VICKI'S VIEW: Positive Outlook

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I once knew this family from Arkansas. They were Razorback fanatics and a lot of fun…but weird.

They had moved to Syracuse, New York where we were living at the time. My dad was a missionary pastor who helped start Baptist churches up north where there weren’t any. So, the Arkansas couple were thrilled to have a Baptist church in the vicinity.

I loved going to their house to eat. In the den they had a giant pennant attached to the wall that portrayed a rather ferocious looking razorback hog. It gave me nightmares occasionally, but I still liked eating there. I was in the third grade and madly in love with their son.

When the Razorback football team won the whole clan would go mad by yelling while proudly displaying their football paraphernalia all over the house and yard. When their team lost, they went into mourning and hid the pennants and jerseys until the next win. Then the mania would start all over.

One time the wife was so excited by the team win that she ran outside and yelled the typical hog call “Soueeeee!” at the top of her lungs. A neighbor thought she was screaming for help and called the cops. But the family was not deterred and continued to enjoy their football experiences and sometimes would invite us all over to enjoy a game too.

Once they invited us and some other church members over who had three little red-headed boys who terrorized the church. Their hair was neon red and matched the freckles that dotted their faces. They pulled pranks and drove their Sunday School teachers crazy with their antics. My favorite was the 3-year-old. He was born mischievous and determined to wreak havoc.

At one meal he was sitting in a highchair next to my dad. While the adults were talking, he leaned near my father and said, “Watch this.” He then proceeded to fling the corn from his plate over his shoulder. At that moment, his mother turned and saw his empty plate.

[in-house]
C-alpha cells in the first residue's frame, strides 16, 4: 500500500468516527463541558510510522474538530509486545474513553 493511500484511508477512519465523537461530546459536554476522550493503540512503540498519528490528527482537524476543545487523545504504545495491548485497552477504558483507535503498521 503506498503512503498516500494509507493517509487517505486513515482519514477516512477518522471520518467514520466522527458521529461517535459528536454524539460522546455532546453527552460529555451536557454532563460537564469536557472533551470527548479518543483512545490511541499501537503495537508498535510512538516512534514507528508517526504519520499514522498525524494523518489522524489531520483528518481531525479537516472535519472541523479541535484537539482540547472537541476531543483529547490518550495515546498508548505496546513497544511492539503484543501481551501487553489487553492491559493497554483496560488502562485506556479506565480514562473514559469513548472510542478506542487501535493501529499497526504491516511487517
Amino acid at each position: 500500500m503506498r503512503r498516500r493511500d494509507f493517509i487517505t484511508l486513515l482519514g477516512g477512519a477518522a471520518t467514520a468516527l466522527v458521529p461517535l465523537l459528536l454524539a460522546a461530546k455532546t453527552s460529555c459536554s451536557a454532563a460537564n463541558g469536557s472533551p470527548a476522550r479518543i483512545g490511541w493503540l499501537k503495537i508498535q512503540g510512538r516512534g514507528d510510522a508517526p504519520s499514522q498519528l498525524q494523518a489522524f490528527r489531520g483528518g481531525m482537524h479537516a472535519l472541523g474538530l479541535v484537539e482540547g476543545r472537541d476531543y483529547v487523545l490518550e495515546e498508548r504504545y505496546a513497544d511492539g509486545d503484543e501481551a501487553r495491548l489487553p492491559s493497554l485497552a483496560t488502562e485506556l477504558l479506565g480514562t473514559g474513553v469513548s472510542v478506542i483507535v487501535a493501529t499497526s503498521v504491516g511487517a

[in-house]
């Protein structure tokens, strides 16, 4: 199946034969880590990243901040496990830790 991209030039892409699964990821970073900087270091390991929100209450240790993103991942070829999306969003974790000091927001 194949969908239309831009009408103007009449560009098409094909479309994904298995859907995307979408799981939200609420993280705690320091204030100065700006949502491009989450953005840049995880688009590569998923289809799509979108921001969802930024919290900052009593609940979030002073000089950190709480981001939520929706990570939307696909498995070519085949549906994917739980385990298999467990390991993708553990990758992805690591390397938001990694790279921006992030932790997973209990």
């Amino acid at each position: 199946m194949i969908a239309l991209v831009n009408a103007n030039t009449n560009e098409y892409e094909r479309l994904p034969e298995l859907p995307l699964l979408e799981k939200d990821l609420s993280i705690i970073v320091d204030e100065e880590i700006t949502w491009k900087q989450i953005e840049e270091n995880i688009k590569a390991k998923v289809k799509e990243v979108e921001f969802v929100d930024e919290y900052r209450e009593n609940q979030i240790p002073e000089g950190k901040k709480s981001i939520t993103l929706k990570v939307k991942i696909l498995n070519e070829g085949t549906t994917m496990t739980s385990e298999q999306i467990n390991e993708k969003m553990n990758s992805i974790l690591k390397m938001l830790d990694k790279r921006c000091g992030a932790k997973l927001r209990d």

“Oh, I see you ate all of your corn. Here is some more,” she said smiling at the imp of Satan. She dished out another spoonful. As she turned back to the table conversation, the little brat threw more corn over his shoulder. As we left the table at the end of the meal, I looked back and saw the floor and wall splattered with corn. Dad still laughs about it to this day.

But we enjoyed the friendship and football mania, corn and all. Eventually, everyone was transferred by their companies, or moved away. It was sad, and we lost touch, but we still have those hilarious memories of good friends and good times long gone.

But another very funny episode occurred just the other day.

Several months ago, I ordered pillows from a rather obnoxious, but sweet, man on TV who constantly barrages viewers with his merchandise. I ordered a semi firm pillow that I found to be too squishy. Meanwhile, my husband ordered a firm pillow. After several weeks, I added my old pillow under my squishy one, while my husband gave up on his and went back to his old pillow.

For several weeks, I watched his firm pillow just sit on a shelf in the bedroom, looking forlorn. I decided that this was a huge waste, so I told him that I was going to get rid of my second pillow and use his firm one.

He huffed and puffed for a while, acting as though I were asking for the moon.

“You don’t use it anyway,” I pleaded. “It just sits on the shelf!”

“But I might want to use it one day!” he said, stubbornly.

“That’s stupid. If you wanted it, you would be using it,” I retorted.

Finally, in frustration, he said, “Fine, you take it!” and slammed the door.

Then he opened it back up and said, “Why do you always want the stuff I don’t use?!”

I could not help it. I really tried, but just could not. I burst out laughing, falling all over the bed.

“I want your stuff, because you don’t use it!” I gasped out between gales of laughter.

We called a truce, and I took the pillow.

It is memories like this that brighten a really crummy day and give you something to talk about years later. They are fun to recall and funnier to repeat.

And I have another pillow.

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